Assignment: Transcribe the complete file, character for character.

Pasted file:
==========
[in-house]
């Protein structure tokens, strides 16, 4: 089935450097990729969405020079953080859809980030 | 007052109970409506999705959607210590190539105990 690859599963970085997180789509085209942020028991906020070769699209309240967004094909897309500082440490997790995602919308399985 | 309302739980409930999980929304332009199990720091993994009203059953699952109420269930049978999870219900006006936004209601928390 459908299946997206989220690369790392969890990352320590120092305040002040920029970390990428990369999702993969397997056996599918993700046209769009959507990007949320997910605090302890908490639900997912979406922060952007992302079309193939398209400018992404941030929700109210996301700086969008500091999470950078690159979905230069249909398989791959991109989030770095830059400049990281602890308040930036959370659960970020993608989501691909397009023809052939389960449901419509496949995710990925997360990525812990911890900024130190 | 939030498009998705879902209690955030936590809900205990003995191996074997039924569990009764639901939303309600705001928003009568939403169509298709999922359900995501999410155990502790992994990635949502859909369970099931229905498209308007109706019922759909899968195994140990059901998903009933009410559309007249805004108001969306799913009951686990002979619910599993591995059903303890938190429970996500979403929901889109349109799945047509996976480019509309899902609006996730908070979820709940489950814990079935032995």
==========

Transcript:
[in-house]
């Protein structure tokens, strides 16, 4: 089935450097990729969405020079953080859809980030 | 007052109970409506999705959607210590190539105990 690859599963970085997180789509085209942020028991906020070769699209309240967004094909897309500082440490997790995602919308399985 | 309302739980409930999980929304332009199990720091993994009203059953699952109420269930049978999870219900006006936004209601928390 459908299946997206989220690369790392969890990352320590120092305040002040920029970390990428990369999702993969397997056996599918993700046209769009959507990007949320997910605090302890908490639900997912979406922060952007992302079309193939398209400018992404941030929700109210996301700086969008500091999470950078690159979905230069249909398989791959991109989030770095830059400049990281602890308040930036959370659960970020993608989501691909397009023809052939389960449901419509496949995710990925997360990525812990911890900024130190 | 939030498009998705879902209690955030936590809900205990003995191996074997039924569990009764639901939303309600705001928003009568939403169509298709999922359900995501999410155990502790992994990635949502859909369970099931229905498209308007109706019922759909899968195994140990059901998903009933009410559309007249805004108001969306799913009951686990002979619910599993591995059903303890938190429970996500979403929901889109349109799945047509996976480019509309899902609006996730908070979820709940489950814990079935032995």